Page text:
Cebu has many interesting museums, including several wonderful “heritage house” museums.  Yesterday we visited the Museo Parian sa Sugbo, or the Jesuit House Museum, which dates back to 1730 and is entered through an active warehouse for the owner’s hardware store!  Today we went to Casa Gorordo, built in the 1860s and now superbly restored to show the lifestyle of the wealthy Cebuanos in the 19th and early 20th centuries.  There’s much to tell about both, but this post focuses on a most unusual museum, unique in the Philippines and perhaps in the world:  the Museum of Bicycling.


Located in the Elicon House, which houses an eco-hostel and eco-cafe, it combines a serious devotion to bicycling as an instrument for change with a fine sense of humor.



The museum displays dozens of bikes,



quotes from some well known people (!),


and “outsider art” by Paulina Constancia.  Each of her many paintings includes a turtle on a bike (slow and steady wins the race), a coconut tree and a hibiscus blossom, symbols of beauty and utility in Philippine culture.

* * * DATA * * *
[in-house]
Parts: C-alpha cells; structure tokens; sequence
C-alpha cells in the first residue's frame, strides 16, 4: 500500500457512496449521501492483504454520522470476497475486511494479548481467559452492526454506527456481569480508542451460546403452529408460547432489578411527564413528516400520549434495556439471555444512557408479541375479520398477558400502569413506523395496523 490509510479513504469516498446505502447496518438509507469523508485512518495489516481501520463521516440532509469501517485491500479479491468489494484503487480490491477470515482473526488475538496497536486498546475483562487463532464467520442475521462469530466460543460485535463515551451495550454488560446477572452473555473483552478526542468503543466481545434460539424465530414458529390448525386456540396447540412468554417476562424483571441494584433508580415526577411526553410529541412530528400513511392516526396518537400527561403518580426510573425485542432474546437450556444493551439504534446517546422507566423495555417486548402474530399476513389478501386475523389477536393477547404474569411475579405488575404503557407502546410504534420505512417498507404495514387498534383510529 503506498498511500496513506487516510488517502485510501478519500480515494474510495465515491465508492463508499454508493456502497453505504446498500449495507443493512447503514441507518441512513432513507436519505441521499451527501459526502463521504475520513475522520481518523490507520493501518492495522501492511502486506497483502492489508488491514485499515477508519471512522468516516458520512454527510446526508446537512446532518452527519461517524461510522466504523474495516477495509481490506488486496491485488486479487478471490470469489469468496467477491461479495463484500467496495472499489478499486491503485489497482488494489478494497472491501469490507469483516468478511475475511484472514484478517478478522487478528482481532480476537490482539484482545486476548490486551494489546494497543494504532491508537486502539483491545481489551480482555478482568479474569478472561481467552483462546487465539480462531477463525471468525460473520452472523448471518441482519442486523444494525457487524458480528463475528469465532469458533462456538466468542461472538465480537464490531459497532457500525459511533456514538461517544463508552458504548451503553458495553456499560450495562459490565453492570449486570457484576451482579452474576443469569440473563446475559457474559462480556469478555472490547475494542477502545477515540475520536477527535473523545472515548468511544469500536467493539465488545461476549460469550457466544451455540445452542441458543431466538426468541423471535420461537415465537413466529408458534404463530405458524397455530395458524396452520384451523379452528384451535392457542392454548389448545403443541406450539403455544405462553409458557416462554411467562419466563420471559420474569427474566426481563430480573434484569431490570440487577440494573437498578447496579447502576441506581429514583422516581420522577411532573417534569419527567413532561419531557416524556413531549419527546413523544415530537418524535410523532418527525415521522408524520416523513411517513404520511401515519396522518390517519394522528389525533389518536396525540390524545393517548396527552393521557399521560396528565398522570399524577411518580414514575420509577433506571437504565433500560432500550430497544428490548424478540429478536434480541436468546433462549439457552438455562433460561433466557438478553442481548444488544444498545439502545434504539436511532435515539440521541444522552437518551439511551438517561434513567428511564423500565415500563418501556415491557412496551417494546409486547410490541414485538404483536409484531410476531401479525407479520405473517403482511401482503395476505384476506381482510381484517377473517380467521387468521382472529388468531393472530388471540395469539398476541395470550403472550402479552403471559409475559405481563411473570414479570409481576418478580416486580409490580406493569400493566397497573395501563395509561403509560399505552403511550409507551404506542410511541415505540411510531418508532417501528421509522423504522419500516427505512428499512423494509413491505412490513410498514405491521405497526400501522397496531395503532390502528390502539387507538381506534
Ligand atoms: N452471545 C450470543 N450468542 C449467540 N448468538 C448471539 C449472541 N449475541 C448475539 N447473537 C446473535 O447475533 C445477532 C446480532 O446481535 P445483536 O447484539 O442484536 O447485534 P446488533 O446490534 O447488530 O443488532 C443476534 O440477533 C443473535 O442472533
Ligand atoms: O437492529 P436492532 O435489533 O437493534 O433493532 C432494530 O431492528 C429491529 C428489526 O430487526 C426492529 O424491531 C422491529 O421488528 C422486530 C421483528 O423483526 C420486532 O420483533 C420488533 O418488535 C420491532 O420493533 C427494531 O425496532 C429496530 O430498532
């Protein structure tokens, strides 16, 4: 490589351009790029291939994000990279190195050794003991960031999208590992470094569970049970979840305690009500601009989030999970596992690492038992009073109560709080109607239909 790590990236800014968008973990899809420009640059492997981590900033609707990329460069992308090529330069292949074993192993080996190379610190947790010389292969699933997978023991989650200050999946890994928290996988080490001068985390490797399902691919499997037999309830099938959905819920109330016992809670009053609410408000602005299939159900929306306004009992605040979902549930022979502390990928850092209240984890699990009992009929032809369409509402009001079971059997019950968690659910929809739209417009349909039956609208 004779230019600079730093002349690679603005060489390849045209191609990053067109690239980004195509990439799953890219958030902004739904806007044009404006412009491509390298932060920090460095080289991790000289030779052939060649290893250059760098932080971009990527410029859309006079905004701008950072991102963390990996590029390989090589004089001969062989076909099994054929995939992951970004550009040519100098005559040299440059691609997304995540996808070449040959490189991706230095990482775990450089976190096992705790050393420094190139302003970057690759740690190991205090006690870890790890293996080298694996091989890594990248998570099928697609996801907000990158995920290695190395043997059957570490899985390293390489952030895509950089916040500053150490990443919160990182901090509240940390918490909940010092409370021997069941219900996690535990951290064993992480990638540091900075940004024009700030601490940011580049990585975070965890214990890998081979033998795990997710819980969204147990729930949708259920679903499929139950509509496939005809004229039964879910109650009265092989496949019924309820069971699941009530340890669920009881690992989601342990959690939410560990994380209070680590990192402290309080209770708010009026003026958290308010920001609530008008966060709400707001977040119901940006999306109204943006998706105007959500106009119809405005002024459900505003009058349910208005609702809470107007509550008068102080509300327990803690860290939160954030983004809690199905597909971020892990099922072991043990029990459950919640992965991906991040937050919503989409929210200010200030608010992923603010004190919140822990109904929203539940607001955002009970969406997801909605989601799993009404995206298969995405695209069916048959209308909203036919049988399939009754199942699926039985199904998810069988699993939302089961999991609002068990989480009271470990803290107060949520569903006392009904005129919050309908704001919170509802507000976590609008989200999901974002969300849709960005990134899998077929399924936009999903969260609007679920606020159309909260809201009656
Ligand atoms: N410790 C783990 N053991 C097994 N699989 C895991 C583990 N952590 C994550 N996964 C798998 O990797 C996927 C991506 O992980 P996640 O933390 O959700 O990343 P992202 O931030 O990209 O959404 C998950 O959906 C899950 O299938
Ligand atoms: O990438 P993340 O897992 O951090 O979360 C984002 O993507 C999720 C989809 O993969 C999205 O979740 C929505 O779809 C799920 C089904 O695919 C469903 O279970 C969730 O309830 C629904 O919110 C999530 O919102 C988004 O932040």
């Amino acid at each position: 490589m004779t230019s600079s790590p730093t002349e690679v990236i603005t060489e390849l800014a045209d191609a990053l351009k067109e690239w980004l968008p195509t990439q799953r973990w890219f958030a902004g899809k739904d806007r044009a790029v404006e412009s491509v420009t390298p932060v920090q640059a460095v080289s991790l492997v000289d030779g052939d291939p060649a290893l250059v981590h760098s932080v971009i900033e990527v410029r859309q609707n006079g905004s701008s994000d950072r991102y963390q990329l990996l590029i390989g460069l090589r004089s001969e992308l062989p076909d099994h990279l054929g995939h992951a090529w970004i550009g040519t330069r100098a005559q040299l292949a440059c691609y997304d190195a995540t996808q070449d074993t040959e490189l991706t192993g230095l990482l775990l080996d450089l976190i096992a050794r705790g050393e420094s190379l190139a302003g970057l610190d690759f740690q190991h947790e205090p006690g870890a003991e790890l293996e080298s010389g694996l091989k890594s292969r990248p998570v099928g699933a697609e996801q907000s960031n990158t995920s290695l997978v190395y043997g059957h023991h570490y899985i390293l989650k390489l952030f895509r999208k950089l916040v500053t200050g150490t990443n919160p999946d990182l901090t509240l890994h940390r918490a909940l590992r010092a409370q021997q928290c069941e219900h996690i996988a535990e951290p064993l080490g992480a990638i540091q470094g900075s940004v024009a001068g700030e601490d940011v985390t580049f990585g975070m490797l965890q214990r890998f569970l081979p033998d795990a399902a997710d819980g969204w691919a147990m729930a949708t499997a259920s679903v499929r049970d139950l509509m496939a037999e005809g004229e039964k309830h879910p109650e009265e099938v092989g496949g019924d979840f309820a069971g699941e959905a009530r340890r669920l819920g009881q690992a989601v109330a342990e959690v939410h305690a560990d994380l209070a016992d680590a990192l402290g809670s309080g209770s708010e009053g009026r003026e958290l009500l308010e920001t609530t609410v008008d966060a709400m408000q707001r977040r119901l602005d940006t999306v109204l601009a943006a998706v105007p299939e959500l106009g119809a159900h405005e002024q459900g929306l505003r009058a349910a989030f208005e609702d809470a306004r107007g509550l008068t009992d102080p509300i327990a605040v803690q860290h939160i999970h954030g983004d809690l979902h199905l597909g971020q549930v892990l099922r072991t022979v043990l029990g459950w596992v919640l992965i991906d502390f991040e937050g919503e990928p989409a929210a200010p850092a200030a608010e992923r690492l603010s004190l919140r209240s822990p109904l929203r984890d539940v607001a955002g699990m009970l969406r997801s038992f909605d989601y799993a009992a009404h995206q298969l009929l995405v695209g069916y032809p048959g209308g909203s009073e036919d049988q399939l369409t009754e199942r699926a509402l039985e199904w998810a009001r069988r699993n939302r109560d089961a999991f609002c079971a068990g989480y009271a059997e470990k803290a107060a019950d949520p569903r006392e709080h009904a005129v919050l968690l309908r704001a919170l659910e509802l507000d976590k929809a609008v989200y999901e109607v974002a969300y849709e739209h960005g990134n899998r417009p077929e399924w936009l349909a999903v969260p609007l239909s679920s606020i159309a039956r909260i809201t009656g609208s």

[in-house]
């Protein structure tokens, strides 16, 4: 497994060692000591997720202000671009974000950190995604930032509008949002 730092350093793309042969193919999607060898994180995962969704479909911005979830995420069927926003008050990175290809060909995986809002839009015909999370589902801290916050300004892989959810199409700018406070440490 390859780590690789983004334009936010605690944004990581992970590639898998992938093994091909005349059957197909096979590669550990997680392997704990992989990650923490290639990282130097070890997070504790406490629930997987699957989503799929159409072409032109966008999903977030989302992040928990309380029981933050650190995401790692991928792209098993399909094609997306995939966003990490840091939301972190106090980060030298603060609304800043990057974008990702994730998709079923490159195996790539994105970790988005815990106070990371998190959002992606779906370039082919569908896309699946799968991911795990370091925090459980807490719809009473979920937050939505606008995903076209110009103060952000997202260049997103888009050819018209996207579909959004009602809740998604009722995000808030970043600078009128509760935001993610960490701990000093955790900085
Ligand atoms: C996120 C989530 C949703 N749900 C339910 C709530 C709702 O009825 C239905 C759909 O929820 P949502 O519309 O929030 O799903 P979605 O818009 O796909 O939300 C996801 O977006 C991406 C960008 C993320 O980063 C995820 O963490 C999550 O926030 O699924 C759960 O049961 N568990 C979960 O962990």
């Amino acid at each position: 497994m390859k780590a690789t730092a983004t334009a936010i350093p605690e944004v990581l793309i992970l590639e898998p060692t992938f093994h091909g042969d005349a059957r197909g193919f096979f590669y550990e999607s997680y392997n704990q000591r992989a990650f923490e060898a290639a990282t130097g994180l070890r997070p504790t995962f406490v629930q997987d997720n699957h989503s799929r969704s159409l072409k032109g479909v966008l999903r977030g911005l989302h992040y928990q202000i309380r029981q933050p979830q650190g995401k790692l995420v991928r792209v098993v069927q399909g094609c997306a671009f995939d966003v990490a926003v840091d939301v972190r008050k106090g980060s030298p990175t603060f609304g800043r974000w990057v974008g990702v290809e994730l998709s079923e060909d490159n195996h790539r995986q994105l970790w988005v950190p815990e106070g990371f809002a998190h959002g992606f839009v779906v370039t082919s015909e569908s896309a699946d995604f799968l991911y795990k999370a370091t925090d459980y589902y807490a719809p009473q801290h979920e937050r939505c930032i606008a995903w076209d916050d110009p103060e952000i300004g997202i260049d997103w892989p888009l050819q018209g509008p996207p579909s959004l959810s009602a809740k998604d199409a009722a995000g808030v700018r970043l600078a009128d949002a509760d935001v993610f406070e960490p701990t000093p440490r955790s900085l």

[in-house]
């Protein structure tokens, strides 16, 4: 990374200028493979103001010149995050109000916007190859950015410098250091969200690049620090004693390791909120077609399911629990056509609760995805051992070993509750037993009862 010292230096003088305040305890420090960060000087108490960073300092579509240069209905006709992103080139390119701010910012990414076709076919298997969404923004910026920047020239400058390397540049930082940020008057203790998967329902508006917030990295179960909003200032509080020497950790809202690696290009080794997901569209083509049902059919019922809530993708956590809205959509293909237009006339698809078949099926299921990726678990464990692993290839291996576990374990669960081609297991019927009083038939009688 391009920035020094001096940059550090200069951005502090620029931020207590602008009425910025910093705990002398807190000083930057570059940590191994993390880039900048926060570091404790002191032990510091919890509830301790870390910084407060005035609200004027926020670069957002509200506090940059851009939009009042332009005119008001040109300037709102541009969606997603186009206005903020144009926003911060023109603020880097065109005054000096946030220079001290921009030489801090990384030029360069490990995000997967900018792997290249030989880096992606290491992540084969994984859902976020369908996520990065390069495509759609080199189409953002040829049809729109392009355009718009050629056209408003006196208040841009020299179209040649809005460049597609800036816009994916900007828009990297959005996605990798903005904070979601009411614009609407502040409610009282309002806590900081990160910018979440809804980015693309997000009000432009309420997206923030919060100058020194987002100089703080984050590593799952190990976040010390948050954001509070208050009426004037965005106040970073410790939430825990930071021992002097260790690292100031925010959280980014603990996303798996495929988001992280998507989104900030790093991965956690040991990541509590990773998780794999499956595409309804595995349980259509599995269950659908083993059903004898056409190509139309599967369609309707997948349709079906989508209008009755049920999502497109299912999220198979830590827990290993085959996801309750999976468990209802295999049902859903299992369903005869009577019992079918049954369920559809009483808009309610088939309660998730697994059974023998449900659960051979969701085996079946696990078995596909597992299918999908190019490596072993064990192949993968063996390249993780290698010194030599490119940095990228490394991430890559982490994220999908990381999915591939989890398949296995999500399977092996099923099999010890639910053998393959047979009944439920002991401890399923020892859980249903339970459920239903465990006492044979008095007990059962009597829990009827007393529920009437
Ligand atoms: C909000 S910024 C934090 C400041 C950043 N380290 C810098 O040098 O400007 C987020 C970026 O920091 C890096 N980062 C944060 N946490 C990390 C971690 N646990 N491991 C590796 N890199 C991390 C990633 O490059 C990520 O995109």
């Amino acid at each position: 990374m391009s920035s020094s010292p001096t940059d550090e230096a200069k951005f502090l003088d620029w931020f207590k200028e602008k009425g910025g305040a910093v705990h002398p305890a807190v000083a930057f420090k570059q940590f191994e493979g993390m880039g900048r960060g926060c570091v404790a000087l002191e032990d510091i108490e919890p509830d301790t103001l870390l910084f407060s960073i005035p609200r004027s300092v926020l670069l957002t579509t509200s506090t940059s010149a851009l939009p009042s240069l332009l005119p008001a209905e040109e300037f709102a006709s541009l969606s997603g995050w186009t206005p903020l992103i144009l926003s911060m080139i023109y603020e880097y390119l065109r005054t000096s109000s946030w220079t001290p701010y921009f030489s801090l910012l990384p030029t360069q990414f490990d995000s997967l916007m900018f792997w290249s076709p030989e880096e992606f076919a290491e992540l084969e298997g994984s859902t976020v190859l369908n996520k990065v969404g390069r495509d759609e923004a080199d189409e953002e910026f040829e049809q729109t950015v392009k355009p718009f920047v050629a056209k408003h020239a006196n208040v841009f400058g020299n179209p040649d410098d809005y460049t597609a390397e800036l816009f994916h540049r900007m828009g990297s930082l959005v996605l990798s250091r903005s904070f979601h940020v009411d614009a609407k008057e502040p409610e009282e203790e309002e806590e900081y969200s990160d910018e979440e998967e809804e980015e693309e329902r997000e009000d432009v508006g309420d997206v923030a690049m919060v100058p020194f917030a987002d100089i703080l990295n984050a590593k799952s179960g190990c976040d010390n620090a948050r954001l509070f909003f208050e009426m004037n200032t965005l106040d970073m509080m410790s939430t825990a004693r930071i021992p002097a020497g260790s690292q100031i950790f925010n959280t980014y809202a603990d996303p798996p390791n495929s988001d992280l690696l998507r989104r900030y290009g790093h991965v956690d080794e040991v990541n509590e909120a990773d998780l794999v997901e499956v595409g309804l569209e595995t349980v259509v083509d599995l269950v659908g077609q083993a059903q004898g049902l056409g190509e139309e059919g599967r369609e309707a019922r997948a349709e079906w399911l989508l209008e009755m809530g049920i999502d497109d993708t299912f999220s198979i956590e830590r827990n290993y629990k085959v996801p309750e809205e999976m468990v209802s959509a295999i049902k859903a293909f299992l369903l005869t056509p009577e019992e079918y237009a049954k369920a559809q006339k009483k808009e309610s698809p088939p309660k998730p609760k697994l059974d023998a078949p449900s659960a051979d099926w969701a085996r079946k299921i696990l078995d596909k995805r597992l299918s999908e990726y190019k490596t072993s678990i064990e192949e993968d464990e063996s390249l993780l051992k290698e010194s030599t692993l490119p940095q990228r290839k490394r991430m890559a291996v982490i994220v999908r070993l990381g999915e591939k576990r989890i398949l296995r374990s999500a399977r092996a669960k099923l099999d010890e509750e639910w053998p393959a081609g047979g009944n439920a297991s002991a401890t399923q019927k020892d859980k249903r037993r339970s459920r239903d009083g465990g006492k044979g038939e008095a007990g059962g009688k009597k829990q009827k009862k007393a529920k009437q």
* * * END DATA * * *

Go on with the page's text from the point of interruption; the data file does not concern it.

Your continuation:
The museum is not shy about inspirational, even evangelical, statements!


Bamboo bikes and a bamboo scooter are highlighted.




It doesn’t take long biking NH roads to realize that Hemingway is right about this!


There’s a section devoted to street vendors and the goods and services they sell from their bikes or (in this photo) trikes with two wheels in front.


This vendor sells pan de sal (fresh bread) from the basket on the front of his bike


while others offer street foods from carts mounted behind.



Bike power can run many machines.  Next to the kitchen, a bike powers a blender (the blender top isn’t in place yet).


A chain driven grinder:


with the rear wheels propped above the ground on a stand, the man sharpens blades as he pedals.


A coffee grinder!